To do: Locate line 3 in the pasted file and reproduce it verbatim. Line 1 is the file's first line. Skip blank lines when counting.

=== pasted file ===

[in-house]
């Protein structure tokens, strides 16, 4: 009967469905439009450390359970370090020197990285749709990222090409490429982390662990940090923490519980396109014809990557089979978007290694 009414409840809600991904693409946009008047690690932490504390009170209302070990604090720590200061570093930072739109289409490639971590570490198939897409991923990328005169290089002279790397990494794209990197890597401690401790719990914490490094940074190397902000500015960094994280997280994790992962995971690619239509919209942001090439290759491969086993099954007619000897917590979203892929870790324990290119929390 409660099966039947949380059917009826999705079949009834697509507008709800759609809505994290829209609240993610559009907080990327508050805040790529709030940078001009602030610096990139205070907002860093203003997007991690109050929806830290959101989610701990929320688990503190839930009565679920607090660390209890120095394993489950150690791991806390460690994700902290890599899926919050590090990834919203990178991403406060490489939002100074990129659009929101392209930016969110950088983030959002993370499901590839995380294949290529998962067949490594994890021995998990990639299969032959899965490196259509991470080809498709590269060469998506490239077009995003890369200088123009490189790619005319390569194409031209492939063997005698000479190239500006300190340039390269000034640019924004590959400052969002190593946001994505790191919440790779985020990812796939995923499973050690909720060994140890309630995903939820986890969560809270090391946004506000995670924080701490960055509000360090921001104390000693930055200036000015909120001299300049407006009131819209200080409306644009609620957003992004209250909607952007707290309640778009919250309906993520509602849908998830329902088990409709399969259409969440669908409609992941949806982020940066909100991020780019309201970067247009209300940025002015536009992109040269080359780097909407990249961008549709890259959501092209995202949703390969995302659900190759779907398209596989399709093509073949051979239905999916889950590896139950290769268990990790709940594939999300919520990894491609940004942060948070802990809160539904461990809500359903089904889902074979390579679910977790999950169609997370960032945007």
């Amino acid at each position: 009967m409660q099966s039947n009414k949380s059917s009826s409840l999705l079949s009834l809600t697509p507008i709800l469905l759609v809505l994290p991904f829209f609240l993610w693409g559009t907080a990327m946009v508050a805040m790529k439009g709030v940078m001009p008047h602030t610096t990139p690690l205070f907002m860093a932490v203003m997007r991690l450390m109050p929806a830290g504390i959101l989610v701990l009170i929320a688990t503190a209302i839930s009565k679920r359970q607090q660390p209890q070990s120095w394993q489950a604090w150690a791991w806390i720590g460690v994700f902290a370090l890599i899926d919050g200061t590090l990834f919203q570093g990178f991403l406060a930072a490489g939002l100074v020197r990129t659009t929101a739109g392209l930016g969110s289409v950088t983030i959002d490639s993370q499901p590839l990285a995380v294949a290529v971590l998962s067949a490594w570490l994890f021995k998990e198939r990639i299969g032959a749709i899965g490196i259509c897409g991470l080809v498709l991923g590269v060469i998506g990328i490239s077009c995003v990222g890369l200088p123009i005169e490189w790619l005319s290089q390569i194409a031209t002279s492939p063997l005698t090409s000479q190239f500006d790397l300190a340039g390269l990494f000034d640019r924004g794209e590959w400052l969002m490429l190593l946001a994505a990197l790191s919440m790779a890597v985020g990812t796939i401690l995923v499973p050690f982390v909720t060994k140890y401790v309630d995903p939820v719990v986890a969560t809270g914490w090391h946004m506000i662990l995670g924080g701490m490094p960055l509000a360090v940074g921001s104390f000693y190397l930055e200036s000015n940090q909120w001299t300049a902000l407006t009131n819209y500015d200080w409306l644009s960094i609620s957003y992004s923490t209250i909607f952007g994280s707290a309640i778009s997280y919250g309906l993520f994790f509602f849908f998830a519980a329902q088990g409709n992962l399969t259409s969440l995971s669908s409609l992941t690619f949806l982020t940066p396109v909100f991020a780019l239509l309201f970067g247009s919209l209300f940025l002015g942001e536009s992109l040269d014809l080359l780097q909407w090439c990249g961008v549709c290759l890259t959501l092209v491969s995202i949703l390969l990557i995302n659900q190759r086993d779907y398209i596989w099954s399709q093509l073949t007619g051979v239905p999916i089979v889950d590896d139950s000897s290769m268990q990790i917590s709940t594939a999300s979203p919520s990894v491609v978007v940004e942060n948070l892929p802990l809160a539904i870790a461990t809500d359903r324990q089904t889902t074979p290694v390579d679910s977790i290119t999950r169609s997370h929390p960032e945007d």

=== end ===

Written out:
């Amino acid at each position: 009967m409660q099966s039947n009414k949380s059917s009826s409840l999705l079949s009834l809600t697509p507008i709800l469905l759609v809505l994290p991904f829209f609240l993610w693409g559009t907080a990327m946009v508050a805040m790529k439009g709030v940078m001009p008047h602030t610096t990139p690690l205070f907002m860093a932490v203003m997007r991690l450390m109050p929806a830290g504390i959101l989610v701990l009170i929320a688990t503190a209302i839930s009565k679920r359970q607090q660390p209890q070990s120095w394993q489950a604090w150690a791991w806390i720590g460690v994700f902290a370090l890599i899926d919050g200061t590090l990834f919203q570093g990178f991403l406060a930072a490489g939002l100074v020197r990129t659009t929101a739109g392209l930016g969110s289409v950088t983030i959002d490639s993370q499901p590839l990285a995380v294949a290529v971590l998962s067949a490594w570490l994890f021995k998990e198939r990639i299969g032959a749709i899965g490196i259509c897409g991470l080809v498709l991923g590269v060469i998506g990328i490239s077009c995003v990222g890369l200088p123009i005169e490189w790619l005319s290089q390569i194409a031209t002279s492939p063997l005698t090409s000479q190239f500006d790397l300190a340039g390269l990494f000034d640019r924004g794209e590959w400052l969002m490429l190593l946001a994505a990197l790191s919440m790779a890597v985020g990812t796939i401690l995923v499973p050690f982390v909720t060994k140890y401790v309630d995903p939820v719990v986890a969560t809270g914490w090391h946004m506000i662990l995670g924080g701490m490094p960055l509000a360090v940074g921001s104390f000693y190397l930055e200036s000015n940090q909120w001299t300049a902000l407006t009131n819209y500015d200080w409306l644009s960094i609620s957003y992004s923490t209250i909607f952007g994280s707290a309640i778009s997280y919250g309906l993520f994790f509602f849908f998830a519980a329902q088990g409709n992962l399969t259409s969440l995971s669908s409609l992941t690619f949806l982020t940066p396109v909100f991020a780019l239509l309201f970067g247009s919209l209300f940025l002015g942001e536009s992109l040269d014809l080359l780097q909407w090439c990249g961008v549709c290759l890259t959501l092209v491969s995202i949703l390969l990557i995302n659900q190759r086993d779907y398209i596989w099954s399709q093509l073949t007619g051979v239905p999916i089979v889950d590896d139950s000897s290769m268990q990790i917590s709940t594939a999300s979203p919520s990894v491609v978007v940004e942060n948070l892929p802990l809160a539904i870790a461990t809500d359903r324990q089904t889902t074979p290694v390579d679910s977790i290119t999950r169609s997370h929390p960032e945007d």